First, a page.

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Monday, April 16, 2012

Is marketing a healthcare provider ethically also 'ethical?

I was at Raipur & Korba, Chattisgadh last few days to promote 'Ekohealth' through road shows. I had interesting interactions with the medical fraternity & other stakeholders. A lot of them were surprised when I told them that Ekohealth will not take any 'cut' from them if Ekohealth patients come to them.
I said that someone had to begin ethical medical practice as unethical practice of referral fees is degrading the competence & faith in such a lovely profession.
On this many practitioners put forward their pain points on how difficult it is to get patients without referral fees.
Obviously, much of medical establishment is driven by doctors turned owners. Almost all of them are uncomfortable working for 'others'.
This creates a problem. Almost none of them get time to write about their good work, give adequate attention to patients & this leads to a degrading practice over a period of time. Such doctors who were busy earlier are find lesser patients coming to them in many centres. They never invested in themselves.
They never took opportunity to 'brand' themselves through publishing articles, creating patient forums, taking customer feedback & thus loosing an opportunity to act on it for appropriate course correction.
This also leads to a desperate 'spegheti' marketing & advertisement which is unethical in a lot of ways, but also unfruitful. So I have always propagated my belief of handholding your patient as a 'customer' who expects 'satisfaction' like any other purchase of a product. Today customer is smarter than before & therefore the patient too, as they both are the same.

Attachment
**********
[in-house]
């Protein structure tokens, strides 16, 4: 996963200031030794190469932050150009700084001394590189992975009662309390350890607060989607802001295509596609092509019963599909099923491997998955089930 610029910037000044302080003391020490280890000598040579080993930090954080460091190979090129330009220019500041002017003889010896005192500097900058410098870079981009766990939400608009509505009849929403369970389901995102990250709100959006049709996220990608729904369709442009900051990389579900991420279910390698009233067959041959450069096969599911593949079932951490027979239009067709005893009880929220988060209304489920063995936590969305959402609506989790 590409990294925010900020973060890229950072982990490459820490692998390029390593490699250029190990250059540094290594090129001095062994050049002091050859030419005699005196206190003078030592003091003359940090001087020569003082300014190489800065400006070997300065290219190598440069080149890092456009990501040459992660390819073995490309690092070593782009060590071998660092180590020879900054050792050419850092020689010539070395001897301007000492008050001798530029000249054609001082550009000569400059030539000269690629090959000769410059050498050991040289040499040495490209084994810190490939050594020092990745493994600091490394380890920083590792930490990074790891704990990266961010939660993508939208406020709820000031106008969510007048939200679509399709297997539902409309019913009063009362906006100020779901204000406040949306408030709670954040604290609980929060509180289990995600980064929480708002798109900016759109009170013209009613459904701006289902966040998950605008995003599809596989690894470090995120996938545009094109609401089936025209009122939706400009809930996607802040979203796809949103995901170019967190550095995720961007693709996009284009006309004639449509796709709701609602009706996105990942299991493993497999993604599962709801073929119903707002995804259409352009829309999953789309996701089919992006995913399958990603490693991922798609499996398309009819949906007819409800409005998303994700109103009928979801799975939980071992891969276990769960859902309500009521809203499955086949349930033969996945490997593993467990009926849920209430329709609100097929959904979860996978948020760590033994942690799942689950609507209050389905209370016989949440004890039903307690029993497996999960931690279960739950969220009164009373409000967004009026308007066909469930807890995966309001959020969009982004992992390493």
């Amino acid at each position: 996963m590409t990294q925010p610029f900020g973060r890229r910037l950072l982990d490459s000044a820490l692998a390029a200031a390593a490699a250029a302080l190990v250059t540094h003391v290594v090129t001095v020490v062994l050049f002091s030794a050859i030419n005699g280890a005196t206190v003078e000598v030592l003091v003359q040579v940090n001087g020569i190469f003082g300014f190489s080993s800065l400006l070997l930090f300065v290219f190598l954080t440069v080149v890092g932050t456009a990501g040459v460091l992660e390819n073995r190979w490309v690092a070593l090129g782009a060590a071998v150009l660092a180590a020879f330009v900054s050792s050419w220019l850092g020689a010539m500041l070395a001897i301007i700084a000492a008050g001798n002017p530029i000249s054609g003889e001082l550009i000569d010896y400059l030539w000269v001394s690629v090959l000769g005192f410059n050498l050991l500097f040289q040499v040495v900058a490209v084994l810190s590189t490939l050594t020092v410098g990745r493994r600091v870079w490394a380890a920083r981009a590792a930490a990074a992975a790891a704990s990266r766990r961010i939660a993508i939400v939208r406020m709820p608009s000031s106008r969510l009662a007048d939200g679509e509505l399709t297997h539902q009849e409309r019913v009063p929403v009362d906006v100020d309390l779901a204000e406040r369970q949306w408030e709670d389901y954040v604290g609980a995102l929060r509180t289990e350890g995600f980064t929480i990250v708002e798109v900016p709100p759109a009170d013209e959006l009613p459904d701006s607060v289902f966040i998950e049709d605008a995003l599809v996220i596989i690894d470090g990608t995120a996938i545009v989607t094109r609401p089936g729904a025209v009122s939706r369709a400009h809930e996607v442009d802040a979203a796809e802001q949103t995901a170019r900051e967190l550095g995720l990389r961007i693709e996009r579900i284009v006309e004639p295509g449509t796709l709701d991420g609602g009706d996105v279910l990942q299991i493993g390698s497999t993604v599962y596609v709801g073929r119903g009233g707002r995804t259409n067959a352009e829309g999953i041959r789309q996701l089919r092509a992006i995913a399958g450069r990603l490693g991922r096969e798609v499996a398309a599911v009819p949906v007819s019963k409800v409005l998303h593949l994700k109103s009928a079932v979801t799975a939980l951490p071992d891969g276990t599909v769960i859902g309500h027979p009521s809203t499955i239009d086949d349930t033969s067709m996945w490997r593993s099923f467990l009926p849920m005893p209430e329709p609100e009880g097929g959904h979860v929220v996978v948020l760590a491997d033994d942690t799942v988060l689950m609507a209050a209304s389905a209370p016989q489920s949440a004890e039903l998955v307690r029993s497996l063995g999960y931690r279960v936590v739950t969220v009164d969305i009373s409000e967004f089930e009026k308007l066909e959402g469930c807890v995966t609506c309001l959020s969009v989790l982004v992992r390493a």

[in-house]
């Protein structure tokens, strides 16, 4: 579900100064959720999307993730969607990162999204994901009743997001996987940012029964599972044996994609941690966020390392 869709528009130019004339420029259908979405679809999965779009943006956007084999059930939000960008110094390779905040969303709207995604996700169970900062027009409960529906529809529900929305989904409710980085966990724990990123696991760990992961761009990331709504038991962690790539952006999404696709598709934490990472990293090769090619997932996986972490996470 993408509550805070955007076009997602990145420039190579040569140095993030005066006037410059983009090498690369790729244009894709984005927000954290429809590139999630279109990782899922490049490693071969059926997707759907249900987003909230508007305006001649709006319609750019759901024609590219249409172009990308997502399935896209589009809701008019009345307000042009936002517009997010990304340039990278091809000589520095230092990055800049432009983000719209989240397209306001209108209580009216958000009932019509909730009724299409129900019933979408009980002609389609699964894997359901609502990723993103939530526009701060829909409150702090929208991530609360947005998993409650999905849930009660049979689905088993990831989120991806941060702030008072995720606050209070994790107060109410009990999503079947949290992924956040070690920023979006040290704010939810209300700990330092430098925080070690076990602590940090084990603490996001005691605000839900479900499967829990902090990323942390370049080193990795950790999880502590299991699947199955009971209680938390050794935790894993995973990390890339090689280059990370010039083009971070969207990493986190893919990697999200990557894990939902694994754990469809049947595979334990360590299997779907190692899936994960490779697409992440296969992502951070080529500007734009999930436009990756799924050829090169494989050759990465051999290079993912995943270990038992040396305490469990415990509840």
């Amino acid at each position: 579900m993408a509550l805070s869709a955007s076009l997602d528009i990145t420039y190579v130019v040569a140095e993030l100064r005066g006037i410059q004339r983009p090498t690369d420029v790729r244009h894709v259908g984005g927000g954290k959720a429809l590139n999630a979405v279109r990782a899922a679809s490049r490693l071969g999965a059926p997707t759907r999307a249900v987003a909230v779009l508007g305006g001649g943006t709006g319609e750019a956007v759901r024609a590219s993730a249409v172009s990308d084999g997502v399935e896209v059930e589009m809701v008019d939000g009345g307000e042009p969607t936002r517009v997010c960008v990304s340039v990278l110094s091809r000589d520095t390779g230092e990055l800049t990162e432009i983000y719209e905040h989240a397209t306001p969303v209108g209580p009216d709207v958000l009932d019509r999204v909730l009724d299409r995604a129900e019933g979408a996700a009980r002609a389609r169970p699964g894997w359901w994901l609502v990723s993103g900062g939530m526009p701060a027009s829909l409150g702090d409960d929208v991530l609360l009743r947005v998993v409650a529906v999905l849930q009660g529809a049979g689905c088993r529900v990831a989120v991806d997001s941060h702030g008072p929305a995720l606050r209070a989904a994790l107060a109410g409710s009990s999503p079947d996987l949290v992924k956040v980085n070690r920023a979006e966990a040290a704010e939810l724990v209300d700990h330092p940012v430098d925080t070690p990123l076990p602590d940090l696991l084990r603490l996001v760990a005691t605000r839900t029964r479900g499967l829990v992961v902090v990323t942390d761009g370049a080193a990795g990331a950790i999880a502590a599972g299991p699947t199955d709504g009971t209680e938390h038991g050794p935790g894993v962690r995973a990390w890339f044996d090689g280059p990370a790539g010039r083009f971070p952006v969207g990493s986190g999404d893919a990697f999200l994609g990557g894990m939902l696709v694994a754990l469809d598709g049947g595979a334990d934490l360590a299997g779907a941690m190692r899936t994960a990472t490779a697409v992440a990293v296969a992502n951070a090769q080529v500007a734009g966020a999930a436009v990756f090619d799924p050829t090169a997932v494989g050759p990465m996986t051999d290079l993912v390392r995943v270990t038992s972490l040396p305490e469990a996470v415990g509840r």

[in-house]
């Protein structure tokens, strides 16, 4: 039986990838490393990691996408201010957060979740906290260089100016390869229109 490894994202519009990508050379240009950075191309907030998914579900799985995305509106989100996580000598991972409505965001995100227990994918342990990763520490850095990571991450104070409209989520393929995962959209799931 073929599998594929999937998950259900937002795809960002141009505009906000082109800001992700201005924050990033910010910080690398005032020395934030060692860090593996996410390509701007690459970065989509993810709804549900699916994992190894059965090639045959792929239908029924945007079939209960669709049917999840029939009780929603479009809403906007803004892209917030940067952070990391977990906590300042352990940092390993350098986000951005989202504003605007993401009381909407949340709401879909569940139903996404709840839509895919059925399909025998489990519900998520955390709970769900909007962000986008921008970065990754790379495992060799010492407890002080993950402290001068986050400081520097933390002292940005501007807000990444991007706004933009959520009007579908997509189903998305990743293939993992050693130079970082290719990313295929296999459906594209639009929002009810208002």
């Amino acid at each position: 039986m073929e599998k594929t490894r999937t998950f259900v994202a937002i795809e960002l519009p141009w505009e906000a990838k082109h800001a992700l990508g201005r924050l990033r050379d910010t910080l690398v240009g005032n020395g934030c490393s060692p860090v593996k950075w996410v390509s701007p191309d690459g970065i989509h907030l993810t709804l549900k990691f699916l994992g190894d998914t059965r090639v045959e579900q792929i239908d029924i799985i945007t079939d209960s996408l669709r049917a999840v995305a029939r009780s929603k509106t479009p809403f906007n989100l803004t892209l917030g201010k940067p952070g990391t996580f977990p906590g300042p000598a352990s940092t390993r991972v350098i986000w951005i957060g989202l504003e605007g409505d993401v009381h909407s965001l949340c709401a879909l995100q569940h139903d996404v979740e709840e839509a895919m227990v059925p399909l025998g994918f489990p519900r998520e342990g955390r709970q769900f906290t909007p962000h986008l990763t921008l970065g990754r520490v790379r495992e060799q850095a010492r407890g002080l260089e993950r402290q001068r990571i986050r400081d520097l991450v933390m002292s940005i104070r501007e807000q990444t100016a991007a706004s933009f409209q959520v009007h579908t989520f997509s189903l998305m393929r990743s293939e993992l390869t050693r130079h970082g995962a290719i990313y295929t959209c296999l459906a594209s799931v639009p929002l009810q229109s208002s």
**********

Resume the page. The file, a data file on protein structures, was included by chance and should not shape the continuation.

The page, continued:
One elderly gentleman during my interaction pointed out that in this case even writing articles, telling people how many amazing surgeries you have done, clinical outcomes etc is also 'marketing' & is therefore unethical. And he was very uncomfortable with patient being termed as 'customer'.
On this I deliberated that doctors are themselves to blame for it. They made patients customer the day they started encouraging a 'referral fee'. This ultimately made costs higher & patient started counting value for the buck. This also paved way for more professionally run corporate setups.
I told him that its absolutely fair that one's achievement be known to patients, else how would he know?
And unless you write on internet or contribute to various publications sharing your research outcomes, & learnings from the experience how would your peers & patients know you exist. Writing well would increase confidence among all stakeholders & create ethical peer referrals & direct patients.
I think he was convinced in the end.
Dr Akash S Rajpal
MD & CEO
Ekohealth Management Consultants PVT LTD

Feature on Young Turks-CNBC: http://t.co/hkzEzeDY
Feature in Entrepreneur Magazine: http://lnkd.in/PwN4H4
Feature in Business India Magazine: http://www.scribd.com/doc/82435630/
Feature on CNBC : http://youtu.be/Nh5vpH_SErE

Website:
www.ekohealth.in
Linked in :
http://in.linkedin.com/in/akashrajpal
Facebook :
http://www.facebook.com/ekohealth
Twitter:
http://www.twitter.com/ekohealthindia

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